In Geneva this week Canada is co-sponsoring an American push at the UN Human Rights Council to demand that Rajapaksa s Sinhala-dominated government set up a credible and independent probe of alleged war crimes, and seek genuine reconciliation with the Tamil minority. It s a scandal it has taken this long, according to The Star. While in Colombo they should deliver a blunt message that Canadians want to see the veil lifted on the ugly closing days of the war, and also more action on Tamil rights. Given that Canada is home to the largest Tamil diaspora, and that Harper declared the Tamil Tigers to be terrorists back in 2006, they have the credibility to speak out and three years after bringing Sri Lanka s bitter 25-year civil war to an end, President Mahinda Rajapaksa and his triumphalist government risk becoming pariahs. At the United Nations they are under fire for not fully probing what the UN calls credible allegations of war crimes, and for not healing the broken nation. Given that UN push, Prime Minister Stephen Harper has picked the right time to send a trio of Canadian lawmakers to Sri Lanka to gauge opinion there. They are parliamentary secretaries Chris Alexander defence and Rick Dykstra immigration , and Sen. Vern White, a member of the Senate human rights committee. (www.immigrantscanada.com).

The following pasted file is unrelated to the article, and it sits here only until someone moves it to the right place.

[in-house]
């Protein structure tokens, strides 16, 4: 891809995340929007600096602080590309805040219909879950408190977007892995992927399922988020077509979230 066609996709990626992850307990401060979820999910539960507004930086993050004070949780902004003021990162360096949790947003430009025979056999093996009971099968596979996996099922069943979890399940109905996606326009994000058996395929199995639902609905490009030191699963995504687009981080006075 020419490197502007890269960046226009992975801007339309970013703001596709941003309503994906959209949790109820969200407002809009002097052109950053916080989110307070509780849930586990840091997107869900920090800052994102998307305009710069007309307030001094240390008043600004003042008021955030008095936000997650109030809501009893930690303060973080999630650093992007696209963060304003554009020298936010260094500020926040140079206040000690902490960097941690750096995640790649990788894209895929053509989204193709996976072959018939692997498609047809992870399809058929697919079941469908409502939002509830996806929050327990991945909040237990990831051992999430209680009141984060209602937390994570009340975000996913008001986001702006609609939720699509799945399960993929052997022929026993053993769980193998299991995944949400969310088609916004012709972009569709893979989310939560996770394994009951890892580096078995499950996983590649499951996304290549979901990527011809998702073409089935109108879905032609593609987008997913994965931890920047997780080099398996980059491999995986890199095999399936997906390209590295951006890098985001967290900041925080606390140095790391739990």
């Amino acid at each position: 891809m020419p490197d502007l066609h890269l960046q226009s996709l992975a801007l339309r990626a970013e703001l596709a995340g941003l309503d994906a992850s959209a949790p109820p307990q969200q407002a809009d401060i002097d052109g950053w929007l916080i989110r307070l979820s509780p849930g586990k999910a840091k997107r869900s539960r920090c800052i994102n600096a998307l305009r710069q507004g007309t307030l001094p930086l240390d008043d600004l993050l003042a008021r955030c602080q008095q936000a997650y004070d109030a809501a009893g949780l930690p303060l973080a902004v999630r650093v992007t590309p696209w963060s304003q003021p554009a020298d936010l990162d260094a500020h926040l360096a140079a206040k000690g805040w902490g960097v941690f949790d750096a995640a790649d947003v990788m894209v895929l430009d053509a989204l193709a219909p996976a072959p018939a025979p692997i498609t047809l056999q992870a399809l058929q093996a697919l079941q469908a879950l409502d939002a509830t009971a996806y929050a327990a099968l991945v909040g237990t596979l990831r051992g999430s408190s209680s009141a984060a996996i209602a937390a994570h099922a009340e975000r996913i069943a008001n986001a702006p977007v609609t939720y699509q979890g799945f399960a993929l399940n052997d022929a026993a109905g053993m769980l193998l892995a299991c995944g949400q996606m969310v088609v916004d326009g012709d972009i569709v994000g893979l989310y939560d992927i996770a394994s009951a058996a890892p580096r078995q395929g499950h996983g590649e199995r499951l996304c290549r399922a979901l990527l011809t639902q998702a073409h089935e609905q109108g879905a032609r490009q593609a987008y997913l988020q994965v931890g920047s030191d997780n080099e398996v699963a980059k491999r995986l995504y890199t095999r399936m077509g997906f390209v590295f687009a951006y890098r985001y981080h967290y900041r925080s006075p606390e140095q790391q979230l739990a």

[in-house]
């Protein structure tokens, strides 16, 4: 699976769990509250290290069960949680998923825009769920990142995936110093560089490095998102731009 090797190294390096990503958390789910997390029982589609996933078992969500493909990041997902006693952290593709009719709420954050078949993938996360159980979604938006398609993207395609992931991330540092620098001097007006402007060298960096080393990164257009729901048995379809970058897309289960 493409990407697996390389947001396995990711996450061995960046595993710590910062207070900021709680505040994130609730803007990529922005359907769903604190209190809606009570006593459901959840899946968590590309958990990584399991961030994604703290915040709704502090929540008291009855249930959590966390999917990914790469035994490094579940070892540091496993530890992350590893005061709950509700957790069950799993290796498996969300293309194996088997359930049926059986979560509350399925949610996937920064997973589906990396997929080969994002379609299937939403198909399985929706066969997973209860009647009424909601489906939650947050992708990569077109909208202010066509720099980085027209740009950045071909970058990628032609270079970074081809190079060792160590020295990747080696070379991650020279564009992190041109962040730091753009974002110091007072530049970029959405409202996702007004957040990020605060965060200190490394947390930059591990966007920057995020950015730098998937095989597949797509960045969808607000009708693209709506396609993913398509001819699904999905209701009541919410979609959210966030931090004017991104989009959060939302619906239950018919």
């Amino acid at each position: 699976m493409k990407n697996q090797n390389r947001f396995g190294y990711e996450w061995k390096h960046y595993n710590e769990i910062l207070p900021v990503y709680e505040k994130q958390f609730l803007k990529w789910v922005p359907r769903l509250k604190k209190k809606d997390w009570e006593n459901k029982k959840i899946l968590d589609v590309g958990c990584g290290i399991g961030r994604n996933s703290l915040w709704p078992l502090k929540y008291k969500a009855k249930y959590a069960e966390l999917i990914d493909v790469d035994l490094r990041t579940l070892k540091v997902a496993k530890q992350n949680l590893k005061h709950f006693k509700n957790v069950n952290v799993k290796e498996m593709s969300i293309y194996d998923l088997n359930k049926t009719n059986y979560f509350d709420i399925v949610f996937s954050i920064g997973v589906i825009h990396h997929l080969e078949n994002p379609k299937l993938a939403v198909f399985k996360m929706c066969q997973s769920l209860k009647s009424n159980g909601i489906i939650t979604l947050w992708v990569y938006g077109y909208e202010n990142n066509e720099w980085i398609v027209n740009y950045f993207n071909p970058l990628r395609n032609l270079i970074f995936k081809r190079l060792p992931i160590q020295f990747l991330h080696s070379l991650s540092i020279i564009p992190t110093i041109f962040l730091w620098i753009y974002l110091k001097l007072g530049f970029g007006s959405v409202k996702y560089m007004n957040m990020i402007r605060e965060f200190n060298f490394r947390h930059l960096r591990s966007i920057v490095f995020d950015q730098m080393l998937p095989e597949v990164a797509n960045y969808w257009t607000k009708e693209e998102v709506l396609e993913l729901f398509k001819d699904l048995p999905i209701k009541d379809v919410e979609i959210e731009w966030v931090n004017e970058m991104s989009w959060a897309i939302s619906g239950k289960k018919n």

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@t UN Human Rights Council, Rajapaksa www.immigrantscanada.com